There is a growing consensus among geologists—the gatekeepers of Earth’s chronology—that there is a need for a new geological epoch: the Anthropocene, the human age. Slightly fewer than one quarter of terrestrial environments remain unaltered by human activity, driving what appears to be the sixth major extinction event in Earth’s history and the first to be caused by another species.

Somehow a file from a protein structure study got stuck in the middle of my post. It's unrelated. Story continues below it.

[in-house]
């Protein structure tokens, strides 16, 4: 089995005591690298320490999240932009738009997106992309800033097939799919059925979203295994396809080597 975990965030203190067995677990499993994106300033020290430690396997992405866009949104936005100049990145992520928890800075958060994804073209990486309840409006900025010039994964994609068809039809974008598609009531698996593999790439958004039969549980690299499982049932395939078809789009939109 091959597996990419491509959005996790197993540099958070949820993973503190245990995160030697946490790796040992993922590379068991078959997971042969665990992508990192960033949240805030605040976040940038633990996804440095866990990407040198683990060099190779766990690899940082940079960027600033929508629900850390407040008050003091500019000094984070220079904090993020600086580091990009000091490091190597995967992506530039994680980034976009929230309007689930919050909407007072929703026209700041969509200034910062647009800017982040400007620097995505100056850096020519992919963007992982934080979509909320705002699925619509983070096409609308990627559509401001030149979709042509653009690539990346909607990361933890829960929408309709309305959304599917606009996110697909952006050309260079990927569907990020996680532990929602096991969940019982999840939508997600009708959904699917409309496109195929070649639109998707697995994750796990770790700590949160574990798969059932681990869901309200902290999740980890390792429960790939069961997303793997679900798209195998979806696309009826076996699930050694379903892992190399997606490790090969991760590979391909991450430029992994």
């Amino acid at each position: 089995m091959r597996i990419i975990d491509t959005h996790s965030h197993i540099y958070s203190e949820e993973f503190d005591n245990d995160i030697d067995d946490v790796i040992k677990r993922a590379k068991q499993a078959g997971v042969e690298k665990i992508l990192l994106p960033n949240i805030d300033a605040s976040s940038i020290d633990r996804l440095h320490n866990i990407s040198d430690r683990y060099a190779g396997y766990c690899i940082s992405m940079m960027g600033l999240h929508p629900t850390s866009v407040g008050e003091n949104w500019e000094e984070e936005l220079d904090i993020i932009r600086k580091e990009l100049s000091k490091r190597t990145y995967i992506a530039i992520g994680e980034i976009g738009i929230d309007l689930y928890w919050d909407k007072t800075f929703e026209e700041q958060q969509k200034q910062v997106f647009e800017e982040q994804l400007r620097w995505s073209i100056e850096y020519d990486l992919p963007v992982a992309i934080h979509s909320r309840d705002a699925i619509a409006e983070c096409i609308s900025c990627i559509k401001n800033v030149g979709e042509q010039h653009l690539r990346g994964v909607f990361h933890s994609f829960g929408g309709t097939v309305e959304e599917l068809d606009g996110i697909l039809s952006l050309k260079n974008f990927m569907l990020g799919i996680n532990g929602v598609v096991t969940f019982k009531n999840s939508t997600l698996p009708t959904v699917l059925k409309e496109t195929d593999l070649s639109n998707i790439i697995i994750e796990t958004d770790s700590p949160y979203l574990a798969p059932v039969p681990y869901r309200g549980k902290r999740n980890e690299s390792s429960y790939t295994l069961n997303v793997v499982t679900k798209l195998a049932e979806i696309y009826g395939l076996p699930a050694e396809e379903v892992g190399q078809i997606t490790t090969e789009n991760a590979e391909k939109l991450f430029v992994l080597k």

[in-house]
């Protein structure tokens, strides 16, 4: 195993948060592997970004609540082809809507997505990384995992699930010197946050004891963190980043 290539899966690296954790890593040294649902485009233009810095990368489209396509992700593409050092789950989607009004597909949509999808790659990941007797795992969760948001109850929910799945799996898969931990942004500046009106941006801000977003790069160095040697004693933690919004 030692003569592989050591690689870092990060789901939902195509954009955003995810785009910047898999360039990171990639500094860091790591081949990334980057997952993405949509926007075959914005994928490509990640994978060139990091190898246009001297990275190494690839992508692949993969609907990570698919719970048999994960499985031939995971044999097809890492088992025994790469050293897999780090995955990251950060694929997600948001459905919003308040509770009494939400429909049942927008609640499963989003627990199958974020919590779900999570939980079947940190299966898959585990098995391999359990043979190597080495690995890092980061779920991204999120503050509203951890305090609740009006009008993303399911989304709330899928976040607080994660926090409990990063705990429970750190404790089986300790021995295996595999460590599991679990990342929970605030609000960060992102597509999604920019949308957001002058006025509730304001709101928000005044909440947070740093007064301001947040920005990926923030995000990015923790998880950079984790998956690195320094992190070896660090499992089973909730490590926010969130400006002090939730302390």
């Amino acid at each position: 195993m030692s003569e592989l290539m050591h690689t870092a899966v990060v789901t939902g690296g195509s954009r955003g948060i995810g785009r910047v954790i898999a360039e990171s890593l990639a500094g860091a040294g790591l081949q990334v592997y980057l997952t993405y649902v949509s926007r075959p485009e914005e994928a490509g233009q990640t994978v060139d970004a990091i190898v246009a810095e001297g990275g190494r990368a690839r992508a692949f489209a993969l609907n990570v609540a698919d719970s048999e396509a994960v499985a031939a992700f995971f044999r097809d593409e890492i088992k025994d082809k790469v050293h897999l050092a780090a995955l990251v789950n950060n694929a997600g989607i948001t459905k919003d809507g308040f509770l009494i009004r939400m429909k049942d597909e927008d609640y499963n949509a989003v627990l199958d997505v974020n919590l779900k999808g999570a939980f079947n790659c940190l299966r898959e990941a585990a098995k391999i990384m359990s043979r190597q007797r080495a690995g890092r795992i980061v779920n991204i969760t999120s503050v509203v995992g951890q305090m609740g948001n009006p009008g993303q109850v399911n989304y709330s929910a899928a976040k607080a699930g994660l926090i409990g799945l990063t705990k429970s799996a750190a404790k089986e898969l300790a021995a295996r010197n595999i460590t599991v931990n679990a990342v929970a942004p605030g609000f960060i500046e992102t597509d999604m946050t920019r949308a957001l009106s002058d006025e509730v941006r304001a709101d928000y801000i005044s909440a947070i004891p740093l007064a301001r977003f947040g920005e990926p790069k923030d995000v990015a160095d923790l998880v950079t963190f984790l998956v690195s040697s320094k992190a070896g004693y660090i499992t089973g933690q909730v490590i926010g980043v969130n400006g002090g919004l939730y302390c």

Geologists are by nature fairly conservative natural scientists. Earth’s 4.6 billion years of history—scarred by the repeated amalgamation and rupture of supercontinents, by the uplift of mountain belts and the eruption of huge volcanic fields—is measured in fewer than 40 epochs. We live in the Holocene epoch, a stable, relatively mild epoch that followed the last ice age. That stability, many geologists argue, is being superseded by the perfect storm of anthropogenic climate change, population increase and need for resources. The case for the Anthropocene is compelling. Humans now move more sediment from place to place than occurs under any natural process. European settlement of North America blanketed the river valleys of the eastern seaboard in a fine mud and clay sediment, displacing a vast wetland environment. Around the world, sediment that makes it to estuaries and deltas now contains human-generated organic molecules, nanoparticles, plutonium isotopes and plastic. Much of this and of our urban infrastructure will become part of the geological record if sea levels continue to rise. Michael A Ellis, PhD, BGS